Water Quality Management Framework
Water quality managers can only develop sustainable management strategies when they have a good scientific understanding of the impact of human activities on their waterways and their community has a collective vision for its waterways.
To protect the community values of waterways, the Water Quality Management Framework logically encompasses key requirements for long-term management strategies:
- good understanding of links between human activity and water/sediment quality
- clearly defined community values or uses, including the setting of unambiguous management goals
- clearly identified and appropriate water/sediment quality objectives
- adoption of cost-effective strategies to achieve water/sediment quality objectives.
10 steps to implement the Water Quality Management Framework
The framework focuses on activities that relate directly to water/sediment quality decisions and actions, and expands on the approach described in the National Water Quality Management Strategy charter.
You can use the framework across a range of water/sediment quality issues to:
- clearly show how water quality management activities logically fit together
- link water quality science with integrated water planning and management
- provide an opportunity for national consensus on long-term water quality management.
Water quality management in New Zealand
In New Zealand, the National Policy Statement for Freshwater Management (NPS-FM) provides an approach to establish freshwater objectives for 2 compulsory national values (ecosystem and human health) and any other values. This policy statement ensures a nationally consistent approach, recognises regional and local circumstances, and includes national bottom lines for some measures of ecosystem and human health.
A guide to the NPS-FM provides explanations of the national bottom lines which represent the minimum acceptable standard of water quality for the attributes associated with the two compulsory national values.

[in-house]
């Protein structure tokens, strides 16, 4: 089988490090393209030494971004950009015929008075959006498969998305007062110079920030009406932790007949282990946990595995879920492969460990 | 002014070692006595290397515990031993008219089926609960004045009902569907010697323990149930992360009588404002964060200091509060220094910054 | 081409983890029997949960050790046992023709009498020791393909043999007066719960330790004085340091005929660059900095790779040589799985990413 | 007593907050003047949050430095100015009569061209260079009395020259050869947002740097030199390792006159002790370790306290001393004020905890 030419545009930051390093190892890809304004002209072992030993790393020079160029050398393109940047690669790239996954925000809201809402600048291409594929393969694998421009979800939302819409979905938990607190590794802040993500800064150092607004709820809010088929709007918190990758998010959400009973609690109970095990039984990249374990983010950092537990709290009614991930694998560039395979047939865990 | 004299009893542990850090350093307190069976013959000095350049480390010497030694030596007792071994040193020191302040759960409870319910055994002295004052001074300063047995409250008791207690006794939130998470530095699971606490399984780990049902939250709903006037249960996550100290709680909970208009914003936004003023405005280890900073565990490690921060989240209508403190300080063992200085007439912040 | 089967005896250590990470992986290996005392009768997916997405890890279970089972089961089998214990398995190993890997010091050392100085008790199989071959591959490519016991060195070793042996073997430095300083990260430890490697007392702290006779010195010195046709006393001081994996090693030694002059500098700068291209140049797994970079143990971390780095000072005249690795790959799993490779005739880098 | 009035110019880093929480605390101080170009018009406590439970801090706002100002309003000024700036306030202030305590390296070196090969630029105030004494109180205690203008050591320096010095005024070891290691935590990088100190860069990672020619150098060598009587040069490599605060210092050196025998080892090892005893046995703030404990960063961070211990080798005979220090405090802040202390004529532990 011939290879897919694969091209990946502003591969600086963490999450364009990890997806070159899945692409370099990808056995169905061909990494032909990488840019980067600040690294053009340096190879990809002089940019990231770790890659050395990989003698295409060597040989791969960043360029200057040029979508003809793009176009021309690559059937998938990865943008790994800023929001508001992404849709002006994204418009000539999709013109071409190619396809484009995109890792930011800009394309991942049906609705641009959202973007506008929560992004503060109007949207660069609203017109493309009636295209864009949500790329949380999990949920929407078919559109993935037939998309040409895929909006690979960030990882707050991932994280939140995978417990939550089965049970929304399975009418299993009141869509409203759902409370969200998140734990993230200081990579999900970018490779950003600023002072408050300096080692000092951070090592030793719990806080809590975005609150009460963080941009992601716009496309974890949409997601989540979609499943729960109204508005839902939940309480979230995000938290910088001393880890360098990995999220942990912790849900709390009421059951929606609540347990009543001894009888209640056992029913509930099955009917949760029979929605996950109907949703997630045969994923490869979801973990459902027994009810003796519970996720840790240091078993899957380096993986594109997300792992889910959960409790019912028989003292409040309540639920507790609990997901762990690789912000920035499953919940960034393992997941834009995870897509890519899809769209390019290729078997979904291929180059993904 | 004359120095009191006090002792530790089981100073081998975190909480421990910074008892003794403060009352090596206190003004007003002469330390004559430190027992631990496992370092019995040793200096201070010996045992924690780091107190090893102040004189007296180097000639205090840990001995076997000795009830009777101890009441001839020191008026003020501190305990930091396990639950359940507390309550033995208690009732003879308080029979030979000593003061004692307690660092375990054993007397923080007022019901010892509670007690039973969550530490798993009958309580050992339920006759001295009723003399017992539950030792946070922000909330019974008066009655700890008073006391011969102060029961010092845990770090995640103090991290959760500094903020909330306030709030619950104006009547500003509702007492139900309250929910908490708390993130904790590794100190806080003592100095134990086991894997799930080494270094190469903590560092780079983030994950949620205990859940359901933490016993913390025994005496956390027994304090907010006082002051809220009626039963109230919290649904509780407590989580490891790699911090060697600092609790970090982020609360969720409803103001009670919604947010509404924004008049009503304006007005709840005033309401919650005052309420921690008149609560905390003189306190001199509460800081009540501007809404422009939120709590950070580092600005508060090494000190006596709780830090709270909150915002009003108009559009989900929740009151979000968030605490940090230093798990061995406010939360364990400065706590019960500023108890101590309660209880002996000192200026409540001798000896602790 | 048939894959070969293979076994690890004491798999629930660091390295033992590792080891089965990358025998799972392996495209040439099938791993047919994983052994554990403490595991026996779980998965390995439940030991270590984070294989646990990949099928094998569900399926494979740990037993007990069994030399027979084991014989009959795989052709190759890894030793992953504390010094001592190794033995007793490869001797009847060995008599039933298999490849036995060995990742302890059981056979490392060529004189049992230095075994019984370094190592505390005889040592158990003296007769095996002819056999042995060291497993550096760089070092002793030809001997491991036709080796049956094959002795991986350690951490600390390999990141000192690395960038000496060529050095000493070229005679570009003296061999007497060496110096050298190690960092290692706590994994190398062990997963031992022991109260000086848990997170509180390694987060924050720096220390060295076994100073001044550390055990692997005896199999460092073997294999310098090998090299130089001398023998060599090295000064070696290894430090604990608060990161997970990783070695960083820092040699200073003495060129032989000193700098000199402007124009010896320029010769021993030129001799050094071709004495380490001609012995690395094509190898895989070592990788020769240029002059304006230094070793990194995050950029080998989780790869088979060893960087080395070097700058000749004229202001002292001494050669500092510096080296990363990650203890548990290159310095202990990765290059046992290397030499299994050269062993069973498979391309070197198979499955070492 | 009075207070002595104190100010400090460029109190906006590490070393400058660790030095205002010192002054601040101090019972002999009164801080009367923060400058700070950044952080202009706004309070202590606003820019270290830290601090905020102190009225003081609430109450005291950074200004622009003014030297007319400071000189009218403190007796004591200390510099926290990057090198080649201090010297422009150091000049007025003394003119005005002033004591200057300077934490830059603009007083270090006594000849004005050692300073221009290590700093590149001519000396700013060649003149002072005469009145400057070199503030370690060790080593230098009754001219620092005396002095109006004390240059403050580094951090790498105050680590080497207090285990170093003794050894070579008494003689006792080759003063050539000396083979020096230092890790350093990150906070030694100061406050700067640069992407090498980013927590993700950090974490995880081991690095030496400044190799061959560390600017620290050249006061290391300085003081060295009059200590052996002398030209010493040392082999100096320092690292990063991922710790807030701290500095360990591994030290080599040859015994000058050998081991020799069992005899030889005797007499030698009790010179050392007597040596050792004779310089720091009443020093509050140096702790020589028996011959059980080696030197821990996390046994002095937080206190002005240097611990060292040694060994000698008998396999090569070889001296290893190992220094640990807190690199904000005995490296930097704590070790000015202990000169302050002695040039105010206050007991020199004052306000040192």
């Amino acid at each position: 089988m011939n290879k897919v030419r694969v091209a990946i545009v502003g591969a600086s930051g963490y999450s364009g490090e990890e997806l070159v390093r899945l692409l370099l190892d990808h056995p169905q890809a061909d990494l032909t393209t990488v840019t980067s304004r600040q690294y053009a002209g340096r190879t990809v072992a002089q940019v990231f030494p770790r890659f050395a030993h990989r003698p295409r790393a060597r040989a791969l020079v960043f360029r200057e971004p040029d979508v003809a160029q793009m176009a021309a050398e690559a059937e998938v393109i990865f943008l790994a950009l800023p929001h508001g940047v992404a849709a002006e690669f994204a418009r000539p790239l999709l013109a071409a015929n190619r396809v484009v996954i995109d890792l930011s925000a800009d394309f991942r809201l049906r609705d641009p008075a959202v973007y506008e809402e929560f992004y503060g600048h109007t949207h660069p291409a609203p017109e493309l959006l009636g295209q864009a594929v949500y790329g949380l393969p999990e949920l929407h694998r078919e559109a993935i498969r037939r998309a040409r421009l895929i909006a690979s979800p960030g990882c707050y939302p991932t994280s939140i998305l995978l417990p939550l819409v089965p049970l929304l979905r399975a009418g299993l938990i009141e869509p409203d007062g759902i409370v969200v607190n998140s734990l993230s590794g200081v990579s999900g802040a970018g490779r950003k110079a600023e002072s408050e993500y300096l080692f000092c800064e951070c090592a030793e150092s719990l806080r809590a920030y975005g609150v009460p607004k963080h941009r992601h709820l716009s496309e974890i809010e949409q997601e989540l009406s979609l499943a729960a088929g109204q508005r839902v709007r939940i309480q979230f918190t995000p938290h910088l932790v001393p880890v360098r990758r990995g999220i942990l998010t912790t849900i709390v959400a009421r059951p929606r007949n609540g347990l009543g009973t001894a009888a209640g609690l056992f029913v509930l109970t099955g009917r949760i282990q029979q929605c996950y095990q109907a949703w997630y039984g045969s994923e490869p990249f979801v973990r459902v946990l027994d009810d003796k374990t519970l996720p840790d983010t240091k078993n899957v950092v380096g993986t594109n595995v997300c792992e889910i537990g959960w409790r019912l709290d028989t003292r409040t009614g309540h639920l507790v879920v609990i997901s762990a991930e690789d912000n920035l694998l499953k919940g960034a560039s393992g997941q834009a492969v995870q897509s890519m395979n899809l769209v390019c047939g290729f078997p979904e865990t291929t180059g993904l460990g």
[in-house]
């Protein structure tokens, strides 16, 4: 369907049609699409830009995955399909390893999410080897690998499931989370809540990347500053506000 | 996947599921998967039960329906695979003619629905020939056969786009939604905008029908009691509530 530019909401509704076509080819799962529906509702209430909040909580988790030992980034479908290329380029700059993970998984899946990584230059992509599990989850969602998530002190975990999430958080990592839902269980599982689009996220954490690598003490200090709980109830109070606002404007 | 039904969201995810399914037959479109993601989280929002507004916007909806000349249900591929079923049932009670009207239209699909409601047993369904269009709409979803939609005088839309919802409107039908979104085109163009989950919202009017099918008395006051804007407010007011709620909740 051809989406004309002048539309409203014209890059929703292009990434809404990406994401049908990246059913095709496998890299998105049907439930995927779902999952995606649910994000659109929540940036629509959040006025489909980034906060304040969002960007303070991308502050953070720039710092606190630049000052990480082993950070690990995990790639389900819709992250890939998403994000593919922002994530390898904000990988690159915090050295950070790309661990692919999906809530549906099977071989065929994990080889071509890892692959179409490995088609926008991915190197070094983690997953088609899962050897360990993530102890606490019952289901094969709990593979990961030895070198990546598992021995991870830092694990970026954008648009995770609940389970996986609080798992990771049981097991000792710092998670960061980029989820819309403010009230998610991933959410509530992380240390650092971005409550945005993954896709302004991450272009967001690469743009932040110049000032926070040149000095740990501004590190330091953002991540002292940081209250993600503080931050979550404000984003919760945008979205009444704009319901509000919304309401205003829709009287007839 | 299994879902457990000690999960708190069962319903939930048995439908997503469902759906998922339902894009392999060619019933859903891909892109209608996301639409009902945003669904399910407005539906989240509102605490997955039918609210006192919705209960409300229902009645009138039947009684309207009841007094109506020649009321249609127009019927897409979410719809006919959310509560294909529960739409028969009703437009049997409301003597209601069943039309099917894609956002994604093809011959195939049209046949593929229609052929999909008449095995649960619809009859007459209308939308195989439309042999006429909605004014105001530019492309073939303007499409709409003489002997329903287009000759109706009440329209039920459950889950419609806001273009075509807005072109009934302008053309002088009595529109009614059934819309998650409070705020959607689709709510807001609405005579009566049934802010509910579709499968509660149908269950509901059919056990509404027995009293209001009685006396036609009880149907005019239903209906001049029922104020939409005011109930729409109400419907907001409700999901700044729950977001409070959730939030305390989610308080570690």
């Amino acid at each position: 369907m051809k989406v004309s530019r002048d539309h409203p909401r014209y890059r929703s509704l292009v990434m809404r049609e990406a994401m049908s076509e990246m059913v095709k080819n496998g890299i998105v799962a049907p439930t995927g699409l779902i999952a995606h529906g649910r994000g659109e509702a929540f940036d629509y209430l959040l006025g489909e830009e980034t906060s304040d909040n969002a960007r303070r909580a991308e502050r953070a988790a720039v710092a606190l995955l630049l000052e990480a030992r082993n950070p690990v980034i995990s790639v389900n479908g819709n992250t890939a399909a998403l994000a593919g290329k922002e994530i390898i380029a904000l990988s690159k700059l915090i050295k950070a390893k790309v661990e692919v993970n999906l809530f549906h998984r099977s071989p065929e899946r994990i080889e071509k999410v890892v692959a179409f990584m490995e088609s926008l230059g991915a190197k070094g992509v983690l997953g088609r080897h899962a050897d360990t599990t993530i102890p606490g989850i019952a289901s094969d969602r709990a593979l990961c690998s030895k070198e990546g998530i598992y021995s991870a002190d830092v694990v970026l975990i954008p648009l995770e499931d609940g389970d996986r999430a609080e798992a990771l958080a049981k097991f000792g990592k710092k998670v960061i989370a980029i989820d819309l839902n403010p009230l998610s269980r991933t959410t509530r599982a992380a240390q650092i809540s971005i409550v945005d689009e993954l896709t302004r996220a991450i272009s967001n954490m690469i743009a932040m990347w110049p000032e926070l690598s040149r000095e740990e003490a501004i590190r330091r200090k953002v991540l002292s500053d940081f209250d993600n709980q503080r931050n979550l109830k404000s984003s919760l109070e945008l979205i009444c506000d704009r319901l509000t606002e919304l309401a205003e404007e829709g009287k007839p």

New Zealand users of the Water Quality Guidelines should be aware that regional councils and communities in New Zealand use these national bottom lines to set objectives, so regional plans may include specific reference to water quality measures.
By clearly showing each step and how they fit together, the Water Quality Management Framework provides structured guidance for water quality managers.
You can incorporate all or some the framework’s steps into comprehensive planning practices, such as catchment management plans, and relatively small-scale and focused issues.
Steps in the framework interact with each other and with related activities, such as water quality monitoring.
To inform decisions at subsequent steps, develop conceptual models of how the waterway systems work, the issues they face and how to manage them.
Establish or refine community values and more specific management goals (including level of protection) for the relevant waterways at stakeholder involvement workshops.
Select indicators for relevant pressures identified for the system, the associated stressors and the anticipated ecosystem receptors.